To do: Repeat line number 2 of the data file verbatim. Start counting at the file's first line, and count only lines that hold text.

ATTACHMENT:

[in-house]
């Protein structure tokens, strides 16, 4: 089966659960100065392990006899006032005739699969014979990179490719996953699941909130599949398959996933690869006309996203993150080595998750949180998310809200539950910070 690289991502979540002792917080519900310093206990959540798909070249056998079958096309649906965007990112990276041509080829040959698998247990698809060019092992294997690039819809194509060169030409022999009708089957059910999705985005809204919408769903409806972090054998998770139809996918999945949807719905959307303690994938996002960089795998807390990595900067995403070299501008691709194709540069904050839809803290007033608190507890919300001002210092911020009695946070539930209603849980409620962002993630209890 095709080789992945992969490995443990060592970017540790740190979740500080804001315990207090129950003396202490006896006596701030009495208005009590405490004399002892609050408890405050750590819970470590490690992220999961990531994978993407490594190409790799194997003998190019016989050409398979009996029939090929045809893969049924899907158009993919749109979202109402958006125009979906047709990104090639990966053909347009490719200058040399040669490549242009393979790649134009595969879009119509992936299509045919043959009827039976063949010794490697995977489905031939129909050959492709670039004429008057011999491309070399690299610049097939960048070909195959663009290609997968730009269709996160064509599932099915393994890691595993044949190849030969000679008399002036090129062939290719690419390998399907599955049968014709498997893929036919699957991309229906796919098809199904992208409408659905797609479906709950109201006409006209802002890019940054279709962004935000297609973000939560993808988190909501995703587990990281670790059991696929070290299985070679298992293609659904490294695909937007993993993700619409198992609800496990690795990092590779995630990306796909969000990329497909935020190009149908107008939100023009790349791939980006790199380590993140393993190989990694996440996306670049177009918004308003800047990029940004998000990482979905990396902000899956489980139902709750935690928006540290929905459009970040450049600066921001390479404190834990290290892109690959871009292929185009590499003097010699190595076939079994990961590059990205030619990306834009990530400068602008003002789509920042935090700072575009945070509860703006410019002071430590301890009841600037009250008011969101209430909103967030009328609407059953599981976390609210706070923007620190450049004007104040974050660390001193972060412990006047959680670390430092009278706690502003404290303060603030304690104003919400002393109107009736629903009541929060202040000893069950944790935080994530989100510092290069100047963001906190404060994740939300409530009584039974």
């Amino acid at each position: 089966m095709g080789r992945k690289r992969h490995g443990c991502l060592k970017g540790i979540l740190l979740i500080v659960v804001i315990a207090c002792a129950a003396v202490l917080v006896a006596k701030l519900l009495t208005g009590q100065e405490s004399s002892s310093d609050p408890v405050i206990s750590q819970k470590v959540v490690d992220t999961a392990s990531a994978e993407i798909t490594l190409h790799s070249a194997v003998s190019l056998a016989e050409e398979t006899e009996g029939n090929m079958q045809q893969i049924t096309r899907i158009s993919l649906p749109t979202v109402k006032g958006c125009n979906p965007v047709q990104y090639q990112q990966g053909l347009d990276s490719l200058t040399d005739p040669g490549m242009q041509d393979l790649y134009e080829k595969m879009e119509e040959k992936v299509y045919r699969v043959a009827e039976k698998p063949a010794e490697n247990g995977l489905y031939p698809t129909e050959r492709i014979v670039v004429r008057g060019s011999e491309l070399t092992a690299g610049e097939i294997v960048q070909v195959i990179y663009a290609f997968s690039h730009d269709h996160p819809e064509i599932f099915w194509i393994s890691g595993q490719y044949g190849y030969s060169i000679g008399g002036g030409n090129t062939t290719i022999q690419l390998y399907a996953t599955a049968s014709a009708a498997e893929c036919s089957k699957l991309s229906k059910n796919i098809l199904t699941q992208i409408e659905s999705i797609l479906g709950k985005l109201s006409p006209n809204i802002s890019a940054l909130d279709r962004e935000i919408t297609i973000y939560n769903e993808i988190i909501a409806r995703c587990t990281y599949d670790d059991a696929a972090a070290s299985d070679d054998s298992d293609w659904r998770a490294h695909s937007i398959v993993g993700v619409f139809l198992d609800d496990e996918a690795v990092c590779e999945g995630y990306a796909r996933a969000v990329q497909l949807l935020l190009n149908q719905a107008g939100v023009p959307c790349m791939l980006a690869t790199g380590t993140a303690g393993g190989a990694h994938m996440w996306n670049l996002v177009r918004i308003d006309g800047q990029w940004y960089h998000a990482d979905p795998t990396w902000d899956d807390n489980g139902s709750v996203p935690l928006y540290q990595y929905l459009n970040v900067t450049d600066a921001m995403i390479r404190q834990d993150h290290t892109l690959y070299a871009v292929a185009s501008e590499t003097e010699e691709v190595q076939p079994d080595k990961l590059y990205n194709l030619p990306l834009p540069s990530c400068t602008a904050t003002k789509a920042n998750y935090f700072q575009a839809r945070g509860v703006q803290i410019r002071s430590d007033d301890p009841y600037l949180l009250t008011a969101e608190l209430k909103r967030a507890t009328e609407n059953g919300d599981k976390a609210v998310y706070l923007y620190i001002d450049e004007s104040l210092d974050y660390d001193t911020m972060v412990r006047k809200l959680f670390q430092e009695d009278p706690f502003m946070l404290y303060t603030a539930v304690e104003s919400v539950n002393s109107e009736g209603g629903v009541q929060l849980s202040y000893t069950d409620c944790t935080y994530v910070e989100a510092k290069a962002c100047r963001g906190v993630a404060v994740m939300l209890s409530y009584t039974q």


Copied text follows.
């Protein structure tokens, strides 16, 4: 089966659960100065392990006899006032005739699969014979990179490719996953699941909130599949398959996933690869006309996203993150080595998750949180998310809200539950910070 690289991502979540002792917080519900310093206990959540798909070249056998079958096309649906965007990112990276041509080829040959698998247990698809060019092992294997690039819809194509060169030409022999009708089957059910999705985005809204919408769903409806972090054998998770139809996918999945949807719905959307303690994938996002960089795998807390990595900067995403070299501008691709194709540069904050839809803290007033608190507890919300001002210092911020009695946070539930209603849980409620962002993630209890 095709080789992945992969490995443990060592970017540790740190979740500080804001315990207090129950003396202490006896006596701030009495208005009590405490004399002892609050408890405050750590819970470590490690992220999961990531994978993407490594190409790799194997003998190019016989050409398979009996029939090929045809893969049924899907158009993919749109979202109402958006125009979906047709990104090639990966053909347009490719200058040399040669490549242009393979790649134009595969879009119509992936299509045919043959009827039976063949010794490697995977489905031939129909050959492709670039004429008057011999491309070399690299610049097939960048070909195959663009290609997968730009269709996160064509599932099915393994890691595993044949190849030969000679008399002036090129062939290719690419390998399907599955049968014709498997893929036919699957991309229906796919098809199904992208409408659905797609479906709950109201006409006209802002890019940054279709962004935000297609973000939560993808988190909501995703587990990281670790059991696929070290299985070679298992293609659904490294695909937007993993993700619409198992609800496990690795990092590779995630990306796909969000990329497909935020190009149908107008939100023009790349791939980006790199380590993140393993190989990694996440996306670049177009918004308003800047990029940004998000990482979905990396902000899956489980139902709750935690928006540290929905459009970040450049600066921001390479404190834990290290892109690959871009292929185009590499003097010699190595076939079994990961590059990205030619990306834009990530400068602008003002789509920042935090700072575009945070509860703006410019002071430590301890009841600037009250008011969101209430909103967030009328609407059953599981976390609210706070923007620190450049004007104040974050660390001193972060412990006047959680670390430092009278706690502003404290303060603030304690104003919400002393109107009736629903009541929060202040000893069950944790935080994530989100510092290069100047963001906190404060994740939300409530009584039974």